BOEBLINGEN, Germany - Pay talks between German engineering firms and the country's largest industrial union, IG Metall, were adjourned on Friday after employers offered the union less than half the pay rise it was demanding.
Otmar Zwiebelhofer, the employers' chief negotiator in Baden-Wuerttemberg, said he had offered the union two 1.2 percent pay rises over three years. IG Metall wants 4 percent over the next 12 months and has threatened warning strikes if it doesn't get its way.
Zwiebelhofer said the talks had stalled. "We will have to wait for feelings to cool down at IG Metall," he told a news conference in the south-western town of Boeblingen.
IG Metall in Baden-Wuerttemberg, the state which traditionally leads pay talks for the rest of the country, said earlier on Friday it would hold warning strikes in February if a deal was not reached by Jan. 28.
"If nothing has happened by the end of the truce period, we will resort to warning strikes," said an IG-Metall spokesman.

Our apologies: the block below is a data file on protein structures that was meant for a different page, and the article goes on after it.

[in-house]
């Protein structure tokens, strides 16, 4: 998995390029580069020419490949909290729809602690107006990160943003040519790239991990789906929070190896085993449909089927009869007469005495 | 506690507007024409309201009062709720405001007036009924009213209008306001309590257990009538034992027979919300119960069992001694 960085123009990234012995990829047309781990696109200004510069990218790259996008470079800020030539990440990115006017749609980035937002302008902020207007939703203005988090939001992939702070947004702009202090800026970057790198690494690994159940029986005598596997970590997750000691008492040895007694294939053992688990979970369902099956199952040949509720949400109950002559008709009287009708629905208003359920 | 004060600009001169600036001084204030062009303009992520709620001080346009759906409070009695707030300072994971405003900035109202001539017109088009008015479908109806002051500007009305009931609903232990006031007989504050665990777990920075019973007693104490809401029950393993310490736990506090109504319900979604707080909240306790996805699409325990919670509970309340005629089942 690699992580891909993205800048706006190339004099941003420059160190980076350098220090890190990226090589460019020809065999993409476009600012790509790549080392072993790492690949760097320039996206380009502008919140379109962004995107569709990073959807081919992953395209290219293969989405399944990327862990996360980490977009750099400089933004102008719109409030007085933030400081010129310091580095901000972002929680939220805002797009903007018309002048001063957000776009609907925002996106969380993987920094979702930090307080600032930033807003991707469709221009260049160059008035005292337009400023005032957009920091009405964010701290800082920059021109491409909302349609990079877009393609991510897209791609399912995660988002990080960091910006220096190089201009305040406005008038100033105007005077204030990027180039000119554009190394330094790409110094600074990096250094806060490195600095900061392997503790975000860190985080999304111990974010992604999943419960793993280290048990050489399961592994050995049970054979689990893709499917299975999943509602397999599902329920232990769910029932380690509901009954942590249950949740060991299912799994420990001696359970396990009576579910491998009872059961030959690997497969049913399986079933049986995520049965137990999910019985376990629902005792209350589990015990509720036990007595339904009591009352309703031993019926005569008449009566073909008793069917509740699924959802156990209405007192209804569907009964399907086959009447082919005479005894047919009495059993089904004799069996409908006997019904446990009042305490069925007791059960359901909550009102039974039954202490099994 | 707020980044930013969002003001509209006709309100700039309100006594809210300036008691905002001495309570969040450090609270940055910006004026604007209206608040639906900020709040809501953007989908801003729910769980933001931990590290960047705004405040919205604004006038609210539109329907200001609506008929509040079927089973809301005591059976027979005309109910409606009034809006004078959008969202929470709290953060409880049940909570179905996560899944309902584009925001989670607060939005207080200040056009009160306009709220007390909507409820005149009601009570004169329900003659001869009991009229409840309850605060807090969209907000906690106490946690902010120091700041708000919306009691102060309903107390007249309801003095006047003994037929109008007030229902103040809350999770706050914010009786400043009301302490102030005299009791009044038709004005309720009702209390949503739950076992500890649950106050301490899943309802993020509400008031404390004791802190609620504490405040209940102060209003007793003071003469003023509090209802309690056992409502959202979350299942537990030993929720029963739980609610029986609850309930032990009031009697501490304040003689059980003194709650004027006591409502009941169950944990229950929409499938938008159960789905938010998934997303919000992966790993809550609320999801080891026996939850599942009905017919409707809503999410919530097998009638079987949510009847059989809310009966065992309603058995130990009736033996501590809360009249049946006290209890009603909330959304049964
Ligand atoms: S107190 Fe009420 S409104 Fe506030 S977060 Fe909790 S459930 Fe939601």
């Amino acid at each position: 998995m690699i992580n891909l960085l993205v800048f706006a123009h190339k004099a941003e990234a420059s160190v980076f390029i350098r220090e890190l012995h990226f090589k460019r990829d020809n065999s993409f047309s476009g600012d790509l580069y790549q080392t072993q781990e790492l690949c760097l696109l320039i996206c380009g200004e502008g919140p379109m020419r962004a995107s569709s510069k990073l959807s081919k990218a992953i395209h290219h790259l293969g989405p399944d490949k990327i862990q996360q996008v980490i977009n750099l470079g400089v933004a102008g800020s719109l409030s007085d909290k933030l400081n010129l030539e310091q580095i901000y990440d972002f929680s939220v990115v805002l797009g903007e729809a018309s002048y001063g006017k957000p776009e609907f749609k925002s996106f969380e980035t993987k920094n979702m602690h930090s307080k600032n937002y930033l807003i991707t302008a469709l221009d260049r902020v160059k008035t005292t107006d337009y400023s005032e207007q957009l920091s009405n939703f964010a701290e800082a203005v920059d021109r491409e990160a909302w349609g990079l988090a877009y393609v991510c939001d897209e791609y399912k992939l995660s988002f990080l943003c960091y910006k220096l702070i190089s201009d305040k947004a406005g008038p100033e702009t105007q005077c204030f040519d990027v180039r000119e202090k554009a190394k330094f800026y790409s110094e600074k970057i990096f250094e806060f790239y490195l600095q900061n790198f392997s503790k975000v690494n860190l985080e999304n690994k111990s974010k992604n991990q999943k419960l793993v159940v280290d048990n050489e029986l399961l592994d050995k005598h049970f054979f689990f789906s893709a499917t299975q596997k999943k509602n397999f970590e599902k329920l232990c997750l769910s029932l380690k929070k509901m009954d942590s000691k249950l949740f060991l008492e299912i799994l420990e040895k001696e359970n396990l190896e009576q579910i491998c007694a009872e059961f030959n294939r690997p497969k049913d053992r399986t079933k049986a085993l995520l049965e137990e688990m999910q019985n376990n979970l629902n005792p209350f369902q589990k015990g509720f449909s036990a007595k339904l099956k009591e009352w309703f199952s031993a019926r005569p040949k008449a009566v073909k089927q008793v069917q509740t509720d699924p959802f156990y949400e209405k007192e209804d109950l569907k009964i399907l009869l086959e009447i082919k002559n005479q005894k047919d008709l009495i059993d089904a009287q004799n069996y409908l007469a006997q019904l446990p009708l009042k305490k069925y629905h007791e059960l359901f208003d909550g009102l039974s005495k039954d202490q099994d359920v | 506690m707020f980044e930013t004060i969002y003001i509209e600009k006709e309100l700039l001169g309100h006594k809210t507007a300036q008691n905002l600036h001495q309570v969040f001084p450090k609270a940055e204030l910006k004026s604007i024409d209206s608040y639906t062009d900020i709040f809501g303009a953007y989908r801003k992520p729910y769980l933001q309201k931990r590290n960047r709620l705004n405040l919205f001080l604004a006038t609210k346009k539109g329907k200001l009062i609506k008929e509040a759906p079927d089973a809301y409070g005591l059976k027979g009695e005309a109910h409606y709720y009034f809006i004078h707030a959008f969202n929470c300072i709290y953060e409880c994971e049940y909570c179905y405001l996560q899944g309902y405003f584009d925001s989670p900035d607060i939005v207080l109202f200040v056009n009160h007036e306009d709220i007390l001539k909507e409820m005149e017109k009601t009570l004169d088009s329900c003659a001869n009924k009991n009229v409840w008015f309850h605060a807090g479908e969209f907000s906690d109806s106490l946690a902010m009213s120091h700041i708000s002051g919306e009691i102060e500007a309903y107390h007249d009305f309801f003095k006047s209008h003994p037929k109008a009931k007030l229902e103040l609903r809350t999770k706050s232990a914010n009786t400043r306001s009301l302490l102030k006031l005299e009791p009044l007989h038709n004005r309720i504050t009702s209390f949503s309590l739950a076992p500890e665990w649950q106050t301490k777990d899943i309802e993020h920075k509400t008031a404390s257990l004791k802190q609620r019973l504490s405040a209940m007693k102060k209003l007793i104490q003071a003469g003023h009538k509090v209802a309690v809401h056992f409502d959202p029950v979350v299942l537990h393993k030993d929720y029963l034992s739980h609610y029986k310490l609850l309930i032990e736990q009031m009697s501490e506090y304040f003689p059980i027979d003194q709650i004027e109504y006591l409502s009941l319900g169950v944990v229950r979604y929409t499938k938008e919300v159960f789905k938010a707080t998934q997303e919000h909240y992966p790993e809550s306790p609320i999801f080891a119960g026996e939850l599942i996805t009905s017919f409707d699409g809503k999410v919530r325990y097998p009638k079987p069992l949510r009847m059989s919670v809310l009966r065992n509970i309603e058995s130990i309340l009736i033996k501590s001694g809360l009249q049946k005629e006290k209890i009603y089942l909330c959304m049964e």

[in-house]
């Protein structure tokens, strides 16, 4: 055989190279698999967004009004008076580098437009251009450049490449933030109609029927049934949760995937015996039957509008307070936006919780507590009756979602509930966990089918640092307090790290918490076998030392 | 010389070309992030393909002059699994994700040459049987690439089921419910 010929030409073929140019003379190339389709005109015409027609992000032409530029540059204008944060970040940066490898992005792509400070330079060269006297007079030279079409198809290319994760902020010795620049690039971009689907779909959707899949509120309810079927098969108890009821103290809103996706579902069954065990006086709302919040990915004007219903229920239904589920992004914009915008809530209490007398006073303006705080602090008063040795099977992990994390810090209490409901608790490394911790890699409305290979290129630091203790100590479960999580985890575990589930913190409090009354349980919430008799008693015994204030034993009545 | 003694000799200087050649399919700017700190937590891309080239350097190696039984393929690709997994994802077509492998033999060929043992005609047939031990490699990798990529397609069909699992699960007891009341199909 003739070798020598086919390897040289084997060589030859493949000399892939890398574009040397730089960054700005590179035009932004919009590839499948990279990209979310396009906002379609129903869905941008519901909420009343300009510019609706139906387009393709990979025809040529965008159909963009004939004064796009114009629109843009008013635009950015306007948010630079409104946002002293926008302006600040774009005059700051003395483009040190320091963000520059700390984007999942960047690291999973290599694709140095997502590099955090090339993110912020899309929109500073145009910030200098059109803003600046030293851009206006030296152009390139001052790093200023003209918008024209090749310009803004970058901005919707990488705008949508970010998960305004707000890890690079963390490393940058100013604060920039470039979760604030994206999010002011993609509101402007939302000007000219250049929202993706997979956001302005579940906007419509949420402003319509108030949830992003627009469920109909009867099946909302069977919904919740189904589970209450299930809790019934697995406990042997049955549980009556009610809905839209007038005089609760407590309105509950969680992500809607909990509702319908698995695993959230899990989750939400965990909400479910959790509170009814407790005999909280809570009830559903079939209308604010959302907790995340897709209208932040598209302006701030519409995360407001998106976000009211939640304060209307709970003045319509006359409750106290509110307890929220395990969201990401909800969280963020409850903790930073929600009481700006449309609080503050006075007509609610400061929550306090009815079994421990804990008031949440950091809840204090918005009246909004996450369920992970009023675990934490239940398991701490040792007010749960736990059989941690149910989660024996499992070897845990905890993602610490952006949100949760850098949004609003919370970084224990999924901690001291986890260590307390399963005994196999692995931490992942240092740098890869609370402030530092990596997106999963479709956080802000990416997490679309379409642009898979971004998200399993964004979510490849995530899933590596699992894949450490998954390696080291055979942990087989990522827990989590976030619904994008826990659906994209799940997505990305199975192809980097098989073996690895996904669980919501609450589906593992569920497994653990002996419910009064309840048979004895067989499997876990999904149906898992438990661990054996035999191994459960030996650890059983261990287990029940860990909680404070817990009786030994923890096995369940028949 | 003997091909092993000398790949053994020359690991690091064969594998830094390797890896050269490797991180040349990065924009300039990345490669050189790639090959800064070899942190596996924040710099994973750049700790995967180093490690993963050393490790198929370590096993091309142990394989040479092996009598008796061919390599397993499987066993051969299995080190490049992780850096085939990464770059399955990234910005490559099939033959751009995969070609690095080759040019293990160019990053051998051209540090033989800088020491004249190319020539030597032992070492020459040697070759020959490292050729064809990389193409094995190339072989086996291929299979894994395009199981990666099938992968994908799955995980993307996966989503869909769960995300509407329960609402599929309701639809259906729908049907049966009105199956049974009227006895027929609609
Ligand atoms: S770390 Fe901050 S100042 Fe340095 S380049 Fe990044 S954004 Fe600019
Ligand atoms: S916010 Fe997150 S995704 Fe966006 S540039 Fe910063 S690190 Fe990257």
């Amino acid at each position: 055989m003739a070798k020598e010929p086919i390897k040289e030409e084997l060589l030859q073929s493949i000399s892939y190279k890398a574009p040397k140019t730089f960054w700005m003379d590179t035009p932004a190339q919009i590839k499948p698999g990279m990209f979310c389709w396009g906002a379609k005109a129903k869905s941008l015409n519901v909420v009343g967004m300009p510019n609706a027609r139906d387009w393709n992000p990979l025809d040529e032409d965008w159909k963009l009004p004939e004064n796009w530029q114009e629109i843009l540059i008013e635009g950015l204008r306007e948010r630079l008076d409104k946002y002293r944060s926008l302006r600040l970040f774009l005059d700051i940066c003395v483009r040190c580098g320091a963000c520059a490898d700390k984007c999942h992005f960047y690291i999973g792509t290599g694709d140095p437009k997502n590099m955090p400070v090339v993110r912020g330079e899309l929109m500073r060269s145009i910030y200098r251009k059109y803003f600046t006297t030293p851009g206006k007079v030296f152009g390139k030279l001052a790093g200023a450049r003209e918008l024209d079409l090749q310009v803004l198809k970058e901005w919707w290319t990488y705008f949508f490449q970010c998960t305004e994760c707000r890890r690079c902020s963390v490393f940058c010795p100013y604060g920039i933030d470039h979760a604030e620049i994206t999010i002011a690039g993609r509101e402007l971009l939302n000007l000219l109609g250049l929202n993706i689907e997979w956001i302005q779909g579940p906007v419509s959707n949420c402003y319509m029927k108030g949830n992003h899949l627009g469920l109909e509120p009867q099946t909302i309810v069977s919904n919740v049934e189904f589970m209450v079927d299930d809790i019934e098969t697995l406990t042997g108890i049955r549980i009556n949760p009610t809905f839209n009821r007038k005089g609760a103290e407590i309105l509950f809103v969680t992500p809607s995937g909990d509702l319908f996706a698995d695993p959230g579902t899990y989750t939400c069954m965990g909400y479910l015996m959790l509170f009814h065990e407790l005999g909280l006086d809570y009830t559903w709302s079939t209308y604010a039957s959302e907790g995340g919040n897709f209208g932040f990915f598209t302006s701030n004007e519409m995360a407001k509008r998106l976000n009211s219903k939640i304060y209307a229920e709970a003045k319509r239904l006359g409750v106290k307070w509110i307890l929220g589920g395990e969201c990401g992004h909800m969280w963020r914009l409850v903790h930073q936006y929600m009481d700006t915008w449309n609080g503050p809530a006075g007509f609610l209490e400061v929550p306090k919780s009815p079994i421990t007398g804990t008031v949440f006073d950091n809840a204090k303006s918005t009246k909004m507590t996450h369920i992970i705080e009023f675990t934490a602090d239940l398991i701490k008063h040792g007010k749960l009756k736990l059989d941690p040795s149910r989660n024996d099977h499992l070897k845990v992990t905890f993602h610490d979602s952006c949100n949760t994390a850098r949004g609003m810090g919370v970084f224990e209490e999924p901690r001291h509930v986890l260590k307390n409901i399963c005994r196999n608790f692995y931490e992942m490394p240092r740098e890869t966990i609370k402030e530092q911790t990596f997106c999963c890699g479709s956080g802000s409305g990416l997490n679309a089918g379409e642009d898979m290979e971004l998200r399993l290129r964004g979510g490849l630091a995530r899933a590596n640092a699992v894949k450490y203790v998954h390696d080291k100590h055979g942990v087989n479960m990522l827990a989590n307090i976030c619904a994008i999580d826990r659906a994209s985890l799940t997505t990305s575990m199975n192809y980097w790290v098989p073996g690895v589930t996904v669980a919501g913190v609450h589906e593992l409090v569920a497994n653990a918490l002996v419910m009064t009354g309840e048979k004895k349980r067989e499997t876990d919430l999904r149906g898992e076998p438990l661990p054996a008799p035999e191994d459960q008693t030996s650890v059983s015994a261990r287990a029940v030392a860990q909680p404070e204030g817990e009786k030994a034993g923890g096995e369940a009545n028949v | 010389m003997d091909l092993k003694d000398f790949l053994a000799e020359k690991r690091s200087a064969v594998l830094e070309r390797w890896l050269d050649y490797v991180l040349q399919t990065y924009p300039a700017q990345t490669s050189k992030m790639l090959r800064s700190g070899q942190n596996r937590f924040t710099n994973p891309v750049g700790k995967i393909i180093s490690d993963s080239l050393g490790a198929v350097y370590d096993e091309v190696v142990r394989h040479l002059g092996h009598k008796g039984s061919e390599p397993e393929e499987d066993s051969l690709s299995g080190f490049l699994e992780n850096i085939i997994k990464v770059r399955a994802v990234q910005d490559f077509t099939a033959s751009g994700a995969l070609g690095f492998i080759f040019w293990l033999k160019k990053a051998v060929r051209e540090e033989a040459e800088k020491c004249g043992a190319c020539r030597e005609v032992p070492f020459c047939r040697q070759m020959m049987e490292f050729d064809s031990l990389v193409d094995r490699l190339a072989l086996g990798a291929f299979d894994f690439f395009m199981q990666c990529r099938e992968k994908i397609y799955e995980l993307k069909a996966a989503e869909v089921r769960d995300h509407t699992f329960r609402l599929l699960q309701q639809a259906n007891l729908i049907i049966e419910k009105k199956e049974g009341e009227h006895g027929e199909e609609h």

An obligation binds the union and employers to avoid industrial action until Jan. 28. Warning strikes are a key element in German wage talks and are typically brief.
IG Metall represents 3.5 million engineering workers at car giants like Porsche and DaimlerChrysler as well as a host of smaller engineering companies.
Zwiebelhofer said employers wanted a deal that allowed employers to adapt working hours within a 35 to 40-hour corridor. Firms would decide with workers at company level whether there would be any compensation for longer hours.
He said employers had offered the union a 1.2 percent pay rise for the 15 months to March 2005 and then another 1.2 percent increase to March 2006.
Separately on Friday, Germany's Berliner Zeitung newspaper reported IG Metall head Juergen Peters had said the union would drop its sector-wide wage agreement in eastern Germany.
Last summer, an IG Metall strike failed to reduce members' 38-hour working week in the east of the country to the 35-hour week in place in western Germany.
While analysts say the union's power has waned as a result of falling membership and the failed strike, IG Metall says it will not back down over employers' demands for more flexible working hours so they can adapt to economic changes.